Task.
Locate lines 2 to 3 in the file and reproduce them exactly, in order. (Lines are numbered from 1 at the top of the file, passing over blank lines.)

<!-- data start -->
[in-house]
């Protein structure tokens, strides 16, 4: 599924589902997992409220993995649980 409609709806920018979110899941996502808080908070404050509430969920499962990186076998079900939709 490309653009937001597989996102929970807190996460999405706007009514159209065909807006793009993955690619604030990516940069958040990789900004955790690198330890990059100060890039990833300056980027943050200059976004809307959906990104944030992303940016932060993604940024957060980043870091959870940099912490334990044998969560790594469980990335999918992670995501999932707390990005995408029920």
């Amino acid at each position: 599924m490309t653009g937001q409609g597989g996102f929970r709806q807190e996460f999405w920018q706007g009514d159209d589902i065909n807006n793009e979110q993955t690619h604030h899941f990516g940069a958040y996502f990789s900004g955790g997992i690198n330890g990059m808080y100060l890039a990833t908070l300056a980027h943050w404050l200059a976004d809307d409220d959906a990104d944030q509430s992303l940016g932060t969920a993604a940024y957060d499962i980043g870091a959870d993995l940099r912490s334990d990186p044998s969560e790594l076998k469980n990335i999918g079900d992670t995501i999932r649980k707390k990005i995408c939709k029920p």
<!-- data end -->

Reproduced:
């Protein structure tokens, strides 16, 4: 599924589902997992409220993995649980 409609709806920018979110899941996502808080908070404050509430969920499962990186076998079900939709 490309653009937001597989996102929970807190996460999405706007009514159209065909807006793009993955690619604030990516940069958040990789900004955790690198330890990059100060890039990833300056980027943050200059976004809307959906990104944030992303940016932060993604940024957060980043870091959870940099912490334990044998969560790594469980990335999918992670995501999932707390990005995408029920």
């Amino acid at each position: 599924m490309t653009g937001q409609g597989g996102f929970r709806q807190e996460f999405w920018q706007g009514d159209d589902i065909n807006n793009e979110q993955t690619h604030h899941f990516g940069a958040y996502f990789s900004g955790g997992i690198n330890g990059m808080y100060l890039a990833t908070l300056a980027h943050w404050l200059a976004d809307d409220d959906a990104d944030q509430s992303l940016g932060t969920a993604a940024y957060d499962i980043g870091a959870d993995l940099r912490s334990d990186p044998s969560e790594l076998k469980n990335i999918g079900d992670t995501i999932r649980k707390k990005i995408c939709k029920p």